In the same way, let your good deeds shine out for all to see, so that everyone will praise your heavenly Father.
– Matthew 5:16
Do all things without grumbling or disputing; so that you will prove yourselves to be blameless and innocent, children of God above reproach in the midst of a crooked and perverse generation, among whom you appear as lights in the world…- Philippians 2:14-15
I’ve been considering what it means to shine. Candles burn a wick in order to provide light. Lacking understanding in this arena, I turn to ScienceIQ.com for this explanation:
When you light the wick on a candle, the heat melts the wax in the wick and at the top of the candle. This liquid wax is drawn up the wick by capillary action, getting hotter and hotter until it turns into a gas. This gas mixes with oxygen in the air and is ignited by the flame that melted the wax in the first place. The heat of the flame melts more wax and this wax too is drawn up the wick. Then the whole process repeats itself until all the wax has been burnt.
So why does a candle need a wick? If you try to light a lump of wax you can melt the wax but that is just about all that happens. The wick does the important job of keeping the molten wax in the heat of the flame long enough to vaporize. Liquid wax does not burn. Wax has to be in its gaseous state before it will ignite and burn. If you look at the wick of a candle that has already been used you will see that it is all burnt and black. What you are seeing is loose, powdery carbon and soot, held together by the wax that was traveling up the wick when it was blown out.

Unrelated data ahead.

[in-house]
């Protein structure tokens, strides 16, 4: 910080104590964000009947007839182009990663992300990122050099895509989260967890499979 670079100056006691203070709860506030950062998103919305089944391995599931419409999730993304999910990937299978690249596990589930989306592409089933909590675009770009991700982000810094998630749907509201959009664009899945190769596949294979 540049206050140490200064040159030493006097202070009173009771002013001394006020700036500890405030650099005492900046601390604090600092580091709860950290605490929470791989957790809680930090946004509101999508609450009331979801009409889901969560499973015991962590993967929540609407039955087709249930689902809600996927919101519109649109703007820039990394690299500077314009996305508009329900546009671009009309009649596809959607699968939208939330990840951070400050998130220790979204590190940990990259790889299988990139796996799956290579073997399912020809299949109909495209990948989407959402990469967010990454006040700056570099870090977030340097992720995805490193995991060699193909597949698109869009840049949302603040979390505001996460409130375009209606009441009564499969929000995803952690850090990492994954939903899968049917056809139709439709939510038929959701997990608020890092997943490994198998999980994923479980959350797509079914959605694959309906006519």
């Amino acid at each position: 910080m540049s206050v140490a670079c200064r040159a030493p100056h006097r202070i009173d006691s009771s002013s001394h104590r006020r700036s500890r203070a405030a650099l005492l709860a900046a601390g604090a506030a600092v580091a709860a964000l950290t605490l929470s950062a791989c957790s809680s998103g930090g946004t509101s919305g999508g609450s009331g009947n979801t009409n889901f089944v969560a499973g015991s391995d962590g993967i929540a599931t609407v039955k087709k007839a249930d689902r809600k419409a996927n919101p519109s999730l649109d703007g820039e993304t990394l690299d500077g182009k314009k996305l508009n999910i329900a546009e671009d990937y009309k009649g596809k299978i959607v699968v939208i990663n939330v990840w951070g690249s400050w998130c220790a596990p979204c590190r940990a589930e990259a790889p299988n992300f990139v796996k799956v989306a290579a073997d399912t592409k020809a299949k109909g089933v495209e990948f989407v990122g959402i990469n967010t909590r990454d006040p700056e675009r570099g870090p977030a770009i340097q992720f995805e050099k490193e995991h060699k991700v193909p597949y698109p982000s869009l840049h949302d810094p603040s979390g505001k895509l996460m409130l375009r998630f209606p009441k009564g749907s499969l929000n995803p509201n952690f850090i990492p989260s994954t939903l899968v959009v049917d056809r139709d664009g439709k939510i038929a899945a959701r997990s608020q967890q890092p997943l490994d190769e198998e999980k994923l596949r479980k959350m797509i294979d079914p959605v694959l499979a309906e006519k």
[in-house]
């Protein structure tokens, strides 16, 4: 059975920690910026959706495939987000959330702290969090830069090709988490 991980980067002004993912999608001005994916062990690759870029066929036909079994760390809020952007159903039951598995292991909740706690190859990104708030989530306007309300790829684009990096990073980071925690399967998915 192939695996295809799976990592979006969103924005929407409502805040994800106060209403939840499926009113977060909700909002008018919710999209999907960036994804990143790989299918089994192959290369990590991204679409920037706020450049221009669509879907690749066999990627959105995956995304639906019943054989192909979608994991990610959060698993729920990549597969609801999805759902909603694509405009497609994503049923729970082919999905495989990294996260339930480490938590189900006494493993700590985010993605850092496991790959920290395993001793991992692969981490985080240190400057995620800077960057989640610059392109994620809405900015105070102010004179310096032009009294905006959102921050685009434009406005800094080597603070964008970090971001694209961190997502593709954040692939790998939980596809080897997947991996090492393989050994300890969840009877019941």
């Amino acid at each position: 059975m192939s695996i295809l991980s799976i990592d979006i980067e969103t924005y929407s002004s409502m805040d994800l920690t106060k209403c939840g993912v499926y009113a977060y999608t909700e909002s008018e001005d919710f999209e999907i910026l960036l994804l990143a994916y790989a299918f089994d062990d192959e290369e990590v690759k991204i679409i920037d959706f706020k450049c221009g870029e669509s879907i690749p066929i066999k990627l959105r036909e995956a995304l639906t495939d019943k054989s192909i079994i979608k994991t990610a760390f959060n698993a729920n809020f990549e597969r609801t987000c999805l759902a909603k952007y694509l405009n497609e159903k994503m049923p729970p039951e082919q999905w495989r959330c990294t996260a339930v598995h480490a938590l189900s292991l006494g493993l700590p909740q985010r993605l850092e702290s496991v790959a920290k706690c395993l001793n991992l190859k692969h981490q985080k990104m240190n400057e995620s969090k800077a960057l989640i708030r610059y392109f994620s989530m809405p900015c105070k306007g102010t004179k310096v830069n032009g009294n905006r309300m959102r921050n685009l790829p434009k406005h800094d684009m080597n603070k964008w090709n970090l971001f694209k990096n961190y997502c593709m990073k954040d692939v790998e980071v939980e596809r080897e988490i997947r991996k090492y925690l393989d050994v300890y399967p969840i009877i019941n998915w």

Now you know. See, the candle stays lit if the wick burns. And that takes a flame, which uses gaseous wax as fuel. The flame, though bright and beautiful, is temporary unless the fuel keeps coming. With a candle, it’s a finite operation. Even PartyLite knows this.
Stars, however, can burn for millions of years. But eventually, even stars go out. Their fuel source, often hydrogen, runs dry. They pass through several processes – red giant, planetary nebula, white dwarf, then finally a black dwarf. That star, whose light traveled light years for us to glimpse its pinprick light, will someday go dark.
Which begs the question: why shine at all? Is it even worth it? Because you know what? It costs something to shine. Shining means something must burn. Shining requires fuel of some sort. What sort of fuel stokes the fire? As Christians, we know God covers misunderstandings. He fights for us. He heals our diseases and soothes our broken hearts. The hope we have within us doesn’t disappoint. It never runs out, either. As our hurts and dashed plans get consumed in the furnace of His love, our love for God and others glow ever brighter. I think surrendering the pain to Christ allows it to be turned into something useful. That, friends, allows us to get up and shine again and again and again, despite what each day brings.